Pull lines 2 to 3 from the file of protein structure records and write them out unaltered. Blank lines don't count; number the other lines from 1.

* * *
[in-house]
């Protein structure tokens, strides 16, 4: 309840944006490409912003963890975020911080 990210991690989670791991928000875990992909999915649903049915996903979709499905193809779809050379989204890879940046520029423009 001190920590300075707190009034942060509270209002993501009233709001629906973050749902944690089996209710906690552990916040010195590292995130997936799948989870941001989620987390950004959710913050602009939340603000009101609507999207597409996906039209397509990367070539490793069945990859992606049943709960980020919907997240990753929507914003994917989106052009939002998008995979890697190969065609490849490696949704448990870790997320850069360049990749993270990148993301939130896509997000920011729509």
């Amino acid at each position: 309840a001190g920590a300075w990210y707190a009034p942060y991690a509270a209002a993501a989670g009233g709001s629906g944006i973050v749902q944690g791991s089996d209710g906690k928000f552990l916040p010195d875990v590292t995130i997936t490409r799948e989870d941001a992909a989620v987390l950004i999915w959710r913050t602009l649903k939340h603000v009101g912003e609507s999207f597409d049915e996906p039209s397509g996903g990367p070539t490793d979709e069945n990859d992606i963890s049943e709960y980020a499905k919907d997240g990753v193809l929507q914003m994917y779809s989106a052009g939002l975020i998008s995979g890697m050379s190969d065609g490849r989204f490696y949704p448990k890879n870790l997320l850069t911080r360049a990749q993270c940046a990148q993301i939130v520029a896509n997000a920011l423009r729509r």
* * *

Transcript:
């Protein structure tokens, strides 16, 4: 309840944006490409912003963890975020911080 990210991690989670791991928000875990992909999915649903049915996903979709499905193809779809050379989204890879940046520029423009 001190920590300075707190009034942060509270209002993501009233709001629906973050749902944690089996209710906690552990916040010195590292995130997936799948989870941001989620987390950004959710913050602009939340603000009101609507999207597409996906039209397509990367070539490793069945990859992606049943709960980020919907997240990753929507914003994917989106052009939002998008995979890697190969065609490849490696949704448990870790997320850069360049990749993270990148993301939130896509997000920011729509």
């Amino acid at each position: 309840a001190g920590a300075w990210y707190a009034p942060y991690a509270a209002a993501a989670g009233g709001s629906g944006i973050v749902q944690g791991s089996d209710g906690k928000f552990l916040p010195d875990v590292t995130i997936t490409r799948e989870d941001a992909a989620v987390l950004i999915w959710r913050t602009l649903k939340h603000v009101g912003e609507s999207f597409d049915e996906p039209s397509g996903g990367p070539t490793d979709e069945n990859d992606i963890s049943e709960y980020a499905k919907d997240g990753v193809l929507q914003m994917y779809s989106a052009g939002l975020i998008s995979g890697m050379s190969d065609g490849r989204f490696y949704p448990k890879n870790l997320l850069t911080r360049a990749q993270c940046a990148q993301i939130v520029a896509n997000a920011l423009r729509r």